Wednesday, November 01, 2017

Review: MARNEY THE FOX

The weekly comic Buster presented its readers with a good variety of stories over the years, from laugh-out-loud humour strips such as Clever Dick by Leo Baxendale, to gripping adventure serials such as Maxwell Hawke. One strip that had a unique quality of its own was Marney the Fox by Scott Goodall and John Stokes than ran in the weekly from 1974 to 1976. Now, Rebellion have collected the entire series into one quality hardback graphic novel.

Buster was a comic aimed at both boys and girls, although I suspect the majority of its readers were boys. Marney the Fox was unusual in that it was the sort of strip that would typically be considered solely for a girls' comic. The story of an orphaned fox cub, struggling to survive in a hostile environment, is one that provokes an emotional response from readers; something quite different to Buster's usual action-orientated adventure strips. However, that was part of Marney's appeal, - it was different for a Buster strip, and that made a refreshing change. Respect to editor Len Wenn on taking the risk.

The quality of the script and artwork helped of course. Scott Goodall was one of the best comics writers of the 1970s, producing tightly written, compelling scripts that hooked the readers week after week. John Stokes was the perfect choice of artist, depicting the Devon countryside in wonderful detail, and making Marney a truly sympathetic creature.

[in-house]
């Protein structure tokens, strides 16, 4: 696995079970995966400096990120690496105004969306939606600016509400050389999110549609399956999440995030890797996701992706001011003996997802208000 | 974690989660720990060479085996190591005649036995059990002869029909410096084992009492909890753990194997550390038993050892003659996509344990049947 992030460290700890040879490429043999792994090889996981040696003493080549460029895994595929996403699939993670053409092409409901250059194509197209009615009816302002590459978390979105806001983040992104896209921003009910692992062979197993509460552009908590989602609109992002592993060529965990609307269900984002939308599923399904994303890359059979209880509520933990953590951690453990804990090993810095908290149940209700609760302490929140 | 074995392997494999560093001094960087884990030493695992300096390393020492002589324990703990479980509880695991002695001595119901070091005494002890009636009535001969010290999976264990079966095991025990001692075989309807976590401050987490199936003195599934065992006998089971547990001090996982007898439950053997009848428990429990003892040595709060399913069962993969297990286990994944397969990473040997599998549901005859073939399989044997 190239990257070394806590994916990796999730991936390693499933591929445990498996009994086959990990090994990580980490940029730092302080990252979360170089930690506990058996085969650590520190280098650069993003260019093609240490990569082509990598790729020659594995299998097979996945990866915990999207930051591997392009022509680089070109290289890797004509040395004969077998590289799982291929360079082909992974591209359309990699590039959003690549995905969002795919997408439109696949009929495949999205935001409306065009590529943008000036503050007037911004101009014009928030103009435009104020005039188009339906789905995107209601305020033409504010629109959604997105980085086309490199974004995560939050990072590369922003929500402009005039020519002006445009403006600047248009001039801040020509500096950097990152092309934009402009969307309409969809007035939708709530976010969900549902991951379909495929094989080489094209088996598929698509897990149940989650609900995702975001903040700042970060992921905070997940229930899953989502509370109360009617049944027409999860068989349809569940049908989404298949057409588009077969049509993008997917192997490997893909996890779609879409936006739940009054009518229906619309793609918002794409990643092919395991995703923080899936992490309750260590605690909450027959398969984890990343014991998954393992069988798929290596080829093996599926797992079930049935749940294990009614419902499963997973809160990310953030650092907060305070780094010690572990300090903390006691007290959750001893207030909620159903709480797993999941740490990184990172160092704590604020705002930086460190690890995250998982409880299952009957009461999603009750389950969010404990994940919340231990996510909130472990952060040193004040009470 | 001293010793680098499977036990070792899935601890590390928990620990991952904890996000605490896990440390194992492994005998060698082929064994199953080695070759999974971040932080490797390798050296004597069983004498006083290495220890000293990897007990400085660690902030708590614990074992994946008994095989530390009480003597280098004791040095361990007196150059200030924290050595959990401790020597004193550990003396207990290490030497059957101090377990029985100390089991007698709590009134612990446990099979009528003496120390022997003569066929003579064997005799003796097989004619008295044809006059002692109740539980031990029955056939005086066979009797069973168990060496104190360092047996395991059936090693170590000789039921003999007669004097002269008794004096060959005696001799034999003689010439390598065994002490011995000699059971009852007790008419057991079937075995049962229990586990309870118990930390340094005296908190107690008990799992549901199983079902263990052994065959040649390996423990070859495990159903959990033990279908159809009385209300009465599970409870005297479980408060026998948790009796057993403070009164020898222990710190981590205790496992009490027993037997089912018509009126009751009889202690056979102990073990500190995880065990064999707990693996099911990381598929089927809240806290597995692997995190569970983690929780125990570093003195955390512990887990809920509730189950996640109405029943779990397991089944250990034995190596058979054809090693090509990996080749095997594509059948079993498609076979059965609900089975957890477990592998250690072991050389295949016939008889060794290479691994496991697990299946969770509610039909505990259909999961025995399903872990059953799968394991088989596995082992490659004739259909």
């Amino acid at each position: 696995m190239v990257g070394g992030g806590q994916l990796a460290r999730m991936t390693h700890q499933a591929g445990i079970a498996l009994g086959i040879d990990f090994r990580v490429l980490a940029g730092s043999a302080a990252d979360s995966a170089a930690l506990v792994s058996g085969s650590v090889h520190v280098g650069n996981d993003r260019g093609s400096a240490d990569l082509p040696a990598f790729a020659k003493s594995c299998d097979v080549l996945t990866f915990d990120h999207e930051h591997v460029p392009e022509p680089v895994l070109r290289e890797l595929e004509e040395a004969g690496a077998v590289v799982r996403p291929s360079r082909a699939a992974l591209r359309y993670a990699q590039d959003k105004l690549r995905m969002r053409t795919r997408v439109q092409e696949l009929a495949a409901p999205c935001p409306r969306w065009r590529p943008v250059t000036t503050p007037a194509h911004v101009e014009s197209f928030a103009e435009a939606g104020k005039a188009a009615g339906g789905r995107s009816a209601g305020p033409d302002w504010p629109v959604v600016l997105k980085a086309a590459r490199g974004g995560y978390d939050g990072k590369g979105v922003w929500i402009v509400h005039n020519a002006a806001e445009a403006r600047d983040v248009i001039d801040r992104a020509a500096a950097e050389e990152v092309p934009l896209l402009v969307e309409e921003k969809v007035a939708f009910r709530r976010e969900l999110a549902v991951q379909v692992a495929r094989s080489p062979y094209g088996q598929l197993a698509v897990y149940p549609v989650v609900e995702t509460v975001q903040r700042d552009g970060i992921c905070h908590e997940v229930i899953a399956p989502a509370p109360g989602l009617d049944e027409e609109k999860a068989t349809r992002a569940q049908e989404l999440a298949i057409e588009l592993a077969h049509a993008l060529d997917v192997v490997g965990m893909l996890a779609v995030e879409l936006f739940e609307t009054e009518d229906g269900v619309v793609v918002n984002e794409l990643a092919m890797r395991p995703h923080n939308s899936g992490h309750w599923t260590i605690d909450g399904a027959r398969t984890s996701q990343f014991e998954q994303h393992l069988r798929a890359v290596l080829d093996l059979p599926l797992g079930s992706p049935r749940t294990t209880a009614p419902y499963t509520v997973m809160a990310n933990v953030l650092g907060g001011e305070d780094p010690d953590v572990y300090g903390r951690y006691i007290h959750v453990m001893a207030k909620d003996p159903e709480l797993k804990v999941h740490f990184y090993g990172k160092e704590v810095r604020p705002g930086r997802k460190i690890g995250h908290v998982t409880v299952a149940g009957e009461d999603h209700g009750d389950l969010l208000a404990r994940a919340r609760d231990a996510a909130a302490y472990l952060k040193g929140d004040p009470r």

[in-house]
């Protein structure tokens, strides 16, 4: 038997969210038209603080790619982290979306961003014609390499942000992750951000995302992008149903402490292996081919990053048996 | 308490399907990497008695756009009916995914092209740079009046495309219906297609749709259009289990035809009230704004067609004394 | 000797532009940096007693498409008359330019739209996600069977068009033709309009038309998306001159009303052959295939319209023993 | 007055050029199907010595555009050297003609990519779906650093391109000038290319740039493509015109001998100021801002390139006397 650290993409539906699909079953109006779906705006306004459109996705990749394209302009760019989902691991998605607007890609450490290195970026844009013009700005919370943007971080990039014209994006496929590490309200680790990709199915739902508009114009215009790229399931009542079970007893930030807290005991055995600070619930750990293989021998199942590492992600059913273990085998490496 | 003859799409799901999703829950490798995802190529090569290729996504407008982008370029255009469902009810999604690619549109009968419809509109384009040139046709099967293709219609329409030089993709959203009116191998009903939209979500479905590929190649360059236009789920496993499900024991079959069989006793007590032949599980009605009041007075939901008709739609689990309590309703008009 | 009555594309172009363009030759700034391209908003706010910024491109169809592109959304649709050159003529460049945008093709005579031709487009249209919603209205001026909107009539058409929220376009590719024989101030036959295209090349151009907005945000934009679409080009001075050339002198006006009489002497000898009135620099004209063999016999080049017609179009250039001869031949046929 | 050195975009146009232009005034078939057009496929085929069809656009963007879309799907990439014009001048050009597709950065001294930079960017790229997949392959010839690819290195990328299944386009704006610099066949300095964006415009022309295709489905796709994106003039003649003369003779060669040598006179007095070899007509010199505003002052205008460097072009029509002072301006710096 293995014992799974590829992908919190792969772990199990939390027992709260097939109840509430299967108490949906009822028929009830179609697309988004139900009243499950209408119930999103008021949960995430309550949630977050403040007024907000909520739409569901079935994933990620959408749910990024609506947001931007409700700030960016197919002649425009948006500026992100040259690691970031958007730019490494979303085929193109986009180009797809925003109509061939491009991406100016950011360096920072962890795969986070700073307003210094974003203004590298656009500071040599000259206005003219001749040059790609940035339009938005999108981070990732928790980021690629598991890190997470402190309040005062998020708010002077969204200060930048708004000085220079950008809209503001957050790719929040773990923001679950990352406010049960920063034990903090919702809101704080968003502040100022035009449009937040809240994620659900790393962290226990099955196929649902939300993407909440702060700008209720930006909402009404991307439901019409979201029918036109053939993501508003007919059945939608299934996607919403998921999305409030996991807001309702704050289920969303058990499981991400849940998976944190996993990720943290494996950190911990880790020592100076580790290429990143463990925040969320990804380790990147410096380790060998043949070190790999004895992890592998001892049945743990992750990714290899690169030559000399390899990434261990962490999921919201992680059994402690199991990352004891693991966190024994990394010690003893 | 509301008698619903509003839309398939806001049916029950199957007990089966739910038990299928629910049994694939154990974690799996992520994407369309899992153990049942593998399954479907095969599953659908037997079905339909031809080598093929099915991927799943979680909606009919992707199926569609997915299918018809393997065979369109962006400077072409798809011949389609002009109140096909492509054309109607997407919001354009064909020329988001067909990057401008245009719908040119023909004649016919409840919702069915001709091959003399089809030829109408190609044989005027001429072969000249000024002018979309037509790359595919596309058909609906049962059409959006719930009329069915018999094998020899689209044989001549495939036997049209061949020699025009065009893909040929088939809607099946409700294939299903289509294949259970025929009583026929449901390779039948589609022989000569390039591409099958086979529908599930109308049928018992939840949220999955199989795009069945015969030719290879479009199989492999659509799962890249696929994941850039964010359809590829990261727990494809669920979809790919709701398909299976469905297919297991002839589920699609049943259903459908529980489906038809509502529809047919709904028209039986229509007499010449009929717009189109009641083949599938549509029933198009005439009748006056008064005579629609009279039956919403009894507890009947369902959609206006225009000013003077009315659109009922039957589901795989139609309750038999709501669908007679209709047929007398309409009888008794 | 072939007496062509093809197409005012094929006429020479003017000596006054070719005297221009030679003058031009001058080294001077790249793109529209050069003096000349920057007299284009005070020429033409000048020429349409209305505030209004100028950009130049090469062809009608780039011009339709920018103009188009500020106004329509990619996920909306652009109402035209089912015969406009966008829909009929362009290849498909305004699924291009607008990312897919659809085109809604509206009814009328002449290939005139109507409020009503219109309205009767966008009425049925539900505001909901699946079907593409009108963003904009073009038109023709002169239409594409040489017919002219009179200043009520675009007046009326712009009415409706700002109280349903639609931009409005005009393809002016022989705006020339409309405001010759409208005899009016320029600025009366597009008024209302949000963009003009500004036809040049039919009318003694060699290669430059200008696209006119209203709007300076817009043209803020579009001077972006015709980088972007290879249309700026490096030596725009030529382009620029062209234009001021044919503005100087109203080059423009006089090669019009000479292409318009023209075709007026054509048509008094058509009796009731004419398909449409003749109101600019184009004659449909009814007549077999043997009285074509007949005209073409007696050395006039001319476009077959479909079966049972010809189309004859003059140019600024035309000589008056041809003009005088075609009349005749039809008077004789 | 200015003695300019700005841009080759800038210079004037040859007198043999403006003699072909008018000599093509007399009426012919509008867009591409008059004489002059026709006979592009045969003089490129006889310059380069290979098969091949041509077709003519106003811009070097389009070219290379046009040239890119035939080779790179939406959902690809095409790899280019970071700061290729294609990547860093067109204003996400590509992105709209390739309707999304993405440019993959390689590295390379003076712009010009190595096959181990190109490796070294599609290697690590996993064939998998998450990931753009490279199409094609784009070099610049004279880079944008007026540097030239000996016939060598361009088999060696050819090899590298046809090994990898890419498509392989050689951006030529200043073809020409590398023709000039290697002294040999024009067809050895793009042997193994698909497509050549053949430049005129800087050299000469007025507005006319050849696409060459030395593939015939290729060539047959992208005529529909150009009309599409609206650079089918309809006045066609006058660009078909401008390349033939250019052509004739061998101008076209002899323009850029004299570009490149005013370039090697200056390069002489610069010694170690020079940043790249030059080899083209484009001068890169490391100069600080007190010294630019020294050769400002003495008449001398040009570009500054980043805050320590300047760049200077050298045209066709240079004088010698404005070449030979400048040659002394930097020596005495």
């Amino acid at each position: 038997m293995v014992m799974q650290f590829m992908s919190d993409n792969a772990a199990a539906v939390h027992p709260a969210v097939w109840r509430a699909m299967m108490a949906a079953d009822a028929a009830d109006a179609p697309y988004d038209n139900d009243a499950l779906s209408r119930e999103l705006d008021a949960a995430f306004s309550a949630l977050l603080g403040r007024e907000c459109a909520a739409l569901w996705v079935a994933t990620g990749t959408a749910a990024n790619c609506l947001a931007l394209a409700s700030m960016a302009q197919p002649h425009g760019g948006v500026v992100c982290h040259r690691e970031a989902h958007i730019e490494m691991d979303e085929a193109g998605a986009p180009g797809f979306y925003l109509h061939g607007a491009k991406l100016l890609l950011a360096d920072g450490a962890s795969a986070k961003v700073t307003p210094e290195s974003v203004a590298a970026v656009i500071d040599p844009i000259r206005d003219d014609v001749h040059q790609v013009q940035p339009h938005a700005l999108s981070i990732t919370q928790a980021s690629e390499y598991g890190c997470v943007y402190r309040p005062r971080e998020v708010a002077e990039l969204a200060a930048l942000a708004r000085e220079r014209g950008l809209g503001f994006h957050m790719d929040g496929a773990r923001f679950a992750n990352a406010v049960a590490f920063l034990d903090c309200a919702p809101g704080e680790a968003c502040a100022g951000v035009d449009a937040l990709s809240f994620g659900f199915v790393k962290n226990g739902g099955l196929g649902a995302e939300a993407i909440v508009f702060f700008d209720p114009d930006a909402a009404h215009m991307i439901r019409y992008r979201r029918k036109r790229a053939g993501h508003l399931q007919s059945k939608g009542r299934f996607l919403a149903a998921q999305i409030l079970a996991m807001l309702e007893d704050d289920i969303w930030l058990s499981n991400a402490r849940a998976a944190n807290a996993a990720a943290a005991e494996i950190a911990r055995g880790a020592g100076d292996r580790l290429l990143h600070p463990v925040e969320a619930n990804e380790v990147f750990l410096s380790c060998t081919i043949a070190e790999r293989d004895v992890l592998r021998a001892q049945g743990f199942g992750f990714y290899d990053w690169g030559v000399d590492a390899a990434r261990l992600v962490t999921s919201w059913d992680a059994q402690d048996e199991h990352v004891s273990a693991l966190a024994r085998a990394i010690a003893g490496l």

It has to be said though that Marney the Fox did provoke a divided reaction. Some readers loved it as their favourite strip, while others hated it, but response was balanced. In the end, it only ran for two years, but perhaps that was enough. Any longer and the strip could have become stale (as many long-running series did). 
Rebellion's collection of Marney the Fox gives us the entire series within hardback covers (with a new cover and introduction by John Stokes). It's Rebellion's best book yet of their Treasury of British Comics series and should appeal to old and young alike. (Unless they're foxhunters or farmers, in which case they might have a different opinion on the wandering cub.) Animal lovers and children will love it though, as will fans of quality comics art, making the book a fine present for Christmas. 

You can order it directly from the publisher here:
https://shop.2000ad.com/catalogue/RCA-H0003

4 comments:

Kal said...

Got to hand it to Rebellion, the quality of reproduction throughout the Treasury range has been top notch.

Lew Stringer said...

Yes, considering they're scanning from comics, not original art, the repro is great.

Peter Gray said...

Got it today it looks great has a hardback..what a lovely looking book..dreams do come true...hope it will inspire DC Thomson one day..But thanks Rebellion!

Lew Stringer said...

Hopefully, although Thomsons did try it a few years back with the Black Bob book of course, as seen here:

https://lewstringer.blogspot.co.uk/2010/07/very-best-of-black-bob.html

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